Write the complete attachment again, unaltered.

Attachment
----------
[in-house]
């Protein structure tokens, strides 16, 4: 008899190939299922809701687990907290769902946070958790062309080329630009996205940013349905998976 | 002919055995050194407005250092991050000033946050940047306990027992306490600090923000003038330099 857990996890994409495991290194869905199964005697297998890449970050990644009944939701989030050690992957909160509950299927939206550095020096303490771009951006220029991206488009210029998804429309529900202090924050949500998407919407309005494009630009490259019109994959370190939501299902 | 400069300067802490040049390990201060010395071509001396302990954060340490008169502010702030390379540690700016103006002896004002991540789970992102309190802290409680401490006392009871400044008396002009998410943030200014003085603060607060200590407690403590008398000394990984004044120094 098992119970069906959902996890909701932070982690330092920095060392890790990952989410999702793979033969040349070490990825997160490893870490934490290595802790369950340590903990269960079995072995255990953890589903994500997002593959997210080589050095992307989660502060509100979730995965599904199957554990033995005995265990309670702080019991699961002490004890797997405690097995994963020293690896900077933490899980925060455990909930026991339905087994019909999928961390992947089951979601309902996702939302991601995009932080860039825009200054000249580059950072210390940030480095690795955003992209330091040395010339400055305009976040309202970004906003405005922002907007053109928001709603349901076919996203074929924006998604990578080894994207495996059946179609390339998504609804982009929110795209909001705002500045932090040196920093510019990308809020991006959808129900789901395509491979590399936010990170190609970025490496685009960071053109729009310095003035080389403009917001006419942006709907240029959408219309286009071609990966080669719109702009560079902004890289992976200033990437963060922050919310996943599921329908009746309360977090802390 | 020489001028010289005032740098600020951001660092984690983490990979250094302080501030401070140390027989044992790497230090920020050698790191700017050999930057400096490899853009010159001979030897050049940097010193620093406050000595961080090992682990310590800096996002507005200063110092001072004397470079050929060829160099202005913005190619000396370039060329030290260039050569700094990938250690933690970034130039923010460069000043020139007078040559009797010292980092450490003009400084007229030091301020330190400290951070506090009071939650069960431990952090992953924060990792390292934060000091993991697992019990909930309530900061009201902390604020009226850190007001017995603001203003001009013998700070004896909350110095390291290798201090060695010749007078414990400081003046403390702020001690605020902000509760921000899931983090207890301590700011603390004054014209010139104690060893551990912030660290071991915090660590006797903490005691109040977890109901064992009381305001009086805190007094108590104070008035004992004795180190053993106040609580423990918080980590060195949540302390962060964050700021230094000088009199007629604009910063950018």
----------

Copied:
[in-house]
């Protein structure tokens, strides 16, 4: 008899190939299922809701687990907290769902946070958790062309080329630009996205940013349905998976 | 002919055995050194407005250092991050000033946050940047306990027992306490600090923000003038330099 857990996890994409495991290194869905199964005697297998890449970050990644009944939701989030050690992957909160509950299927939206550095020096303490771009951006220029991206488009210029998804429309529900202090924050949500998407919407309005494009630009490259019109994959370190939501299902 | 400069300067802490040049390990201060010395071509001396302990954060340490008169502010702030390379540690700016103006002896004002991540789970992102309190802290409680401490006392009871400044008396002009998410943030200014003085603060607060200590407690403590008398000394990984004044120094 098992119970069906959902996890909701932070982690330092920095060392890790990952989410999702793979033969040349070490990825997160490893870490934490290595802790369950340590903990269960079995072995255990953890589903994500997002593959997210080589050095992307989660502060509100979730995965599904199957554990033995005995265990309670702080019991699961002490004890797997405690097995994963020293690896900077933490899980925060455990909930026991339905087994019909999928961390992947089951979601309902996702939302991601995009932080860039825009200054000249580059950072210390940030480095690795955003992209330091040395010339400055305009976040309202970004906003405005922002907007053109928001709603349901076919996203074929924006998604990578080894994207495996059946179609390339998504609804982009929110795209909001705002500045932090040196920093510019990308809020991006959808129900789901395509491979590399936010990170190609970025490496685009960071053109729009310095003035080389403009917001006419942006709907240029959408219309286009071609990966080669719109702009560079902004890289992976200033990437963060922050919310996943599921329908009746309360977090802390 | 020489001028010289005032740098600020951001660092984690983490990979250094302080501030401070140390027989044992790497230090920020050698790191700017050999930057400096490899853009010159001979030897050049940097010193620093406050000595961080090992682990310590800096996002507005200063110092001072004397470079050929060829160099202005913005190619000396370039060329030290260039050569700094990938250690933690970034130039923010460069000043020139007078040559009797010292980092450490003009400084007229030091301020330190400290951070506090009071939650069960431990952090992953924060990792390292934060000091993991697992019990909930309530900061009201902390604020009226850190007001017995603001203003001009013998700070004896909350110095390291290798201090060695010749007078414990400081003046403390702020001690605020902000509760921000899931983090207890301590700011603390004054014209010139104690060893551990912030660290071991915090660590006797903490005691109040977890109901064992009381305001009086805190007094108590104070008035004992004795180190053993106040609580423990918080980590060195949540302390962060964050700021230094000088009199007629604009910063950018």